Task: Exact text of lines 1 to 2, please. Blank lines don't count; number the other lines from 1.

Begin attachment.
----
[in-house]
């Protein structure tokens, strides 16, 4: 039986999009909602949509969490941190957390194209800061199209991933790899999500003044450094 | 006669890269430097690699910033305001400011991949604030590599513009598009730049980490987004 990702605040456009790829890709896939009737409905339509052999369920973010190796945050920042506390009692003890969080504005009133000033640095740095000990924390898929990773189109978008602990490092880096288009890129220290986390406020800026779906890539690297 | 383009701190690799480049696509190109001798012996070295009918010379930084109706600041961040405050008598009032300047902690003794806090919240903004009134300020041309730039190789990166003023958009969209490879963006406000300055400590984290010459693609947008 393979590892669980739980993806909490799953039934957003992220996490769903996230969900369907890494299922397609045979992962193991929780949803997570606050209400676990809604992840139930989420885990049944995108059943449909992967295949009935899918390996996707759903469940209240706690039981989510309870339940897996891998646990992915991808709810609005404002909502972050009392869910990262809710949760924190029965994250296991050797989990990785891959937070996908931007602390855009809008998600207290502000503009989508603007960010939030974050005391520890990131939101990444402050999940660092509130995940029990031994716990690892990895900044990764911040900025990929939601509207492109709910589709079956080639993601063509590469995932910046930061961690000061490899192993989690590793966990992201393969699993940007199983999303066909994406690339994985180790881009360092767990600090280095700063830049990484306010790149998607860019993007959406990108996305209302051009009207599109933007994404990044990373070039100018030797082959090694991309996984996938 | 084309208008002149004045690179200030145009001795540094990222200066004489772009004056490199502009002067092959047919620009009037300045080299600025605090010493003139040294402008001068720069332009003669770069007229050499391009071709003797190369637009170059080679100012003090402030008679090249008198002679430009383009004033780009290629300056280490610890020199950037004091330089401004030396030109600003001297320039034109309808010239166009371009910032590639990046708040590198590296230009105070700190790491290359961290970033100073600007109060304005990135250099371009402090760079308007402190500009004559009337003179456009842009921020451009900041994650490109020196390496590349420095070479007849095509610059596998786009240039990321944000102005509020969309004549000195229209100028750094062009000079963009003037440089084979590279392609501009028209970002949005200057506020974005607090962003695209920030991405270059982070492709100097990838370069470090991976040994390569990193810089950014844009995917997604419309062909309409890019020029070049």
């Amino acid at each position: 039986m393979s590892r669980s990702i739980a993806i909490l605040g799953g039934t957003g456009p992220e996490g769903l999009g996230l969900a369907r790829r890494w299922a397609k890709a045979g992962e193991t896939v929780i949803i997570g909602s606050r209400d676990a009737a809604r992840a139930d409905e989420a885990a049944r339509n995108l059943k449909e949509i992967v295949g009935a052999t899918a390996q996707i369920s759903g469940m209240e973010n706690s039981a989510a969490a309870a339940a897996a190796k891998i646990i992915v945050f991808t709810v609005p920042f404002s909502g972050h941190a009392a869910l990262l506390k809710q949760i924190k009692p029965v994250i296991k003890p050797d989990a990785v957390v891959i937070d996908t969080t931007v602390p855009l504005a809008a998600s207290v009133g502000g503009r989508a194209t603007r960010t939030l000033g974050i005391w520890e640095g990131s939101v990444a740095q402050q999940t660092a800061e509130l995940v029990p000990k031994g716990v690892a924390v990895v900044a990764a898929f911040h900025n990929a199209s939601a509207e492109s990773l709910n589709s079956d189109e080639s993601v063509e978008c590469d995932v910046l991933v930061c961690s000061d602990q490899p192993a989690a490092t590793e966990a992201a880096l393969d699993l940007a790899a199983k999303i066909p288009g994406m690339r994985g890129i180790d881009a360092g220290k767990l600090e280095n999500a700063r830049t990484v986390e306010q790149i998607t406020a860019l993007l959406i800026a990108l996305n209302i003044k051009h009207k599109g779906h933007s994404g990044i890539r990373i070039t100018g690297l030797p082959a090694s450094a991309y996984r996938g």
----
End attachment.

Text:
[in-house]
């Protein structure tokens, strides 16, 4: 039986999009909602949509969490941190957390194209800061199209991933790899999500003044450094 | 006669890269430097690699910033305001400011991949604030590599513009598009730049980490987004 990702605040456009790829890709896939009737409905339509052999369920973010190796945050920042506390009692003890969080504005009133000033640095740095000990924390898929990773189109978008602990490092880096288009890129220290986390406020800026779906890539690297 | 383009701190690799480049696509190109001798012996070295009918010379930084109706600041961040405050008598009032300047902690003794806090919240903004009134300020041309730039190789990166003023958009969209490879963006406000300055400590984290010459693609947008 393979590892669980739980993806909490799953039934957003992220996490769903996230969900369907890494299922397609045979992962193991929780949803997570606050209400676990809604992840139930989420885990049944995108059943449909992967295949009935899918390996996707759903469940209240706690039981989510309870339940897996891998646990992915991808709810609005404002909502972050009392869910990262809710949760924190029965994250296991050797989990990785891959937070996908931007602390855009809008998600207290502000503009989508603007960010939030974050005391520890990131939101990444402050999940660092509130995940029990031994716990690892990895900044990764911040900025990929939601509207492109709910589709079956080639993601063509590469995932910046930061961690000061490899192993989690590793966990992201393969699993940007199983999303066909994406690339994985180790881009360092767990600090280095700063830049990484306010790149998607860019993007959406990108996305209302051009009207599109933007994404990044990373070039100018030797082959090694991309996984996938 | 084309208008002149004045690179200030145009001795540094990222200066004489772009004056490199502009002067092959047919620009009037300045080299600025605090010493003139040294402008001068720069332009003669770069007229050499391009071709003797190369637009170059080679100012003090402030008679090249008198002679430009383009004033780009290629300056280490610890020199950037004091330089401004030396030109600003001297320039034109309808010239166009371009910032590639990046708040590198590296230009105070700190790491290359961290970033100073600007109060304005990135250099371009402090760079308007402190500009004559009337003179456009842009921020451009900041994650490109020196390496590349420095070479007849095509610059596998786009240039990321944000102005509020969309004549000195229209100028750094062009000079963009003037440089084979590279392609501009028209970002949005200057506020974005607090962003695209920030991405270059982070492709100097990838370069470090991976040994390569990193810089950014844009995917997604419309062909309409890019020029070049």